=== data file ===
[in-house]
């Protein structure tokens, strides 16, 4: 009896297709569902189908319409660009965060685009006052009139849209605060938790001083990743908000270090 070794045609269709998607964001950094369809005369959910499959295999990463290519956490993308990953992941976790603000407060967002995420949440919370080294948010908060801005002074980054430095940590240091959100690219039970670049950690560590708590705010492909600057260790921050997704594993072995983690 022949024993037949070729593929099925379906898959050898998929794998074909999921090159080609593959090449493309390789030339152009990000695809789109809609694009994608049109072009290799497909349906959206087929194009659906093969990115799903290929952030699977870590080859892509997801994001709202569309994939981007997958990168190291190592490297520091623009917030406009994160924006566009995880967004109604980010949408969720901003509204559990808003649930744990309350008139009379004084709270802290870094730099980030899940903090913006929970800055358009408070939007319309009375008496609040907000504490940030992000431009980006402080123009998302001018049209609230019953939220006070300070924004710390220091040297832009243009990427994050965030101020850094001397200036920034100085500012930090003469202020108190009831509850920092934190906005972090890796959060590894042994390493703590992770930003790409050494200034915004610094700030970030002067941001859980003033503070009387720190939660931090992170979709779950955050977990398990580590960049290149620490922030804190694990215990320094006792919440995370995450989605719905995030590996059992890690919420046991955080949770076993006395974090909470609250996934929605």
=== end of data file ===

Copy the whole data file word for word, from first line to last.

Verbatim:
[in-house]
């Protein structure tokens, strides 16, 4: 009896297709569902189908319409660009965060685009006052009139849209605060938790001083990743908000270090 070794045609269709998607964001950094369809005369959910499959295999990463290519956490993308990953992941976790603000407060967002995420949440919370080294948010908060801005002074980054430095940590240091959100690219039970670049950690560590708590705010492909600057260790921050997704594993072995983690 022949024993037949070729593929099925379906898959050898998929794998074909999921090159080609593959090449493309390789030339152009990000695809789109809609694009994608049109072009290799497909349906959206087929194009659906093969990115799903290929952030699977870590080859892509997801994001709202569309994939981007997958990168190291190592490297520091623009917030406009994160924006566009995880967004109604980010949408969720901003509204559990808003649930744990309350008139009379004084709270802290870094730099980030899940903090913006929970800055358009408070939007319309009375008496609040907000504490940030992000431009980006402080123009998302001018049209609230019953939220006070300070924004710390220091040297832009243009990427994050965030101020850094001397200036920034100085500012930090003469202020108190009831509850920092934190906005972090890796959060590894042994390493703590992770930003790409050494200034915004610094700030970030002067941001859980003033503070009387720190939660931090992170979709779950955050977990398990580590960049290149620490922030804190694990215990320094006792919440995370995450989605719905995030590996059992890690919420046991955080949770076993006395974090909470609250996934929605």